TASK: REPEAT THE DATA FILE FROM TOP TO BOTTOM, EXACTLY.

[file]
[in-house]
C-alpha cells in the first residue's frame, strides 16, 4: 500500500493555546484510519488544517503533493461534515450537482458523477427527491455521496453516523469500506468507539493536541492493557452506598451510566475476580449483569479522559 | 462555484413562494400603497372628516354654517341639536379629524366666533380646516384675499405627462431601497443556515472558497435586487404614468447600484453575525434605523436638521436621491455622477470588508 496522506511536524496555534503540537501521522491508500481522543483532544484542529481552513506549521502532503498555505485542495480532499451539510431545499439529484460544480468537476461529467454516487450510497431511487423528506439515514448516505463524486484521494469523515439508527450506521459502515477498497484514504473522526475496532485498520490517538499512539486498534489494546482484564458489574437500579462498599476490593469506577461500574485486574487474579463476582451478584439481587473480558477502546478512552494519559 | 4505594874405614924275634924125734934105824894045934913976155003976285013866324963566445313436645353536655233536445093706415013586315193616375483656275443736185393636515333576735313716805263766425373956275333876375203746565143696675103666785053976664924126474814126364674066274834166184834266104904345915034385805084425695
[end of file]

[in-house]
C-alpha cells in the first residue's frame, strides 16, 4: 500500500493555546484510519488544517503533493461534515450537482458523477427527491455521496453516523469500506468507539493536541492493557452506598451510566475476580449483569479522559 | 462555484413562494400603497372628516354654517341639536379629524366666533380646516384675499405627462431601497443556515472558497435586487404614468447600484453575525434605523436638521436621491455622477470588508 496522506511536524496555534503540537501521522491508500481522543483532544484542529481552513506549521502532503498555505485542495480532499451539510431545499439529484460544480468537476461529467454516487450510497431511487423528506439515514448516505463524486484521494469523515439508527450506521459502515477498497484514504473522526475496532485498520490517538499512539486498534489494546482484564458489574437500579462498599476490593469506577461500574485486574487474579463476582451478584439481587473480558477502546478512552494519559 | 4505594874405614924275634924125734934105824894045934913976155003976285013866324963566445313436645353536655233536445093706415013586315193616375483656275443736185393636515333576735313716805263766425373956275333876375203746565143696675103666785053976664924126474814126364674066274834166184834266104904345915034385805084425695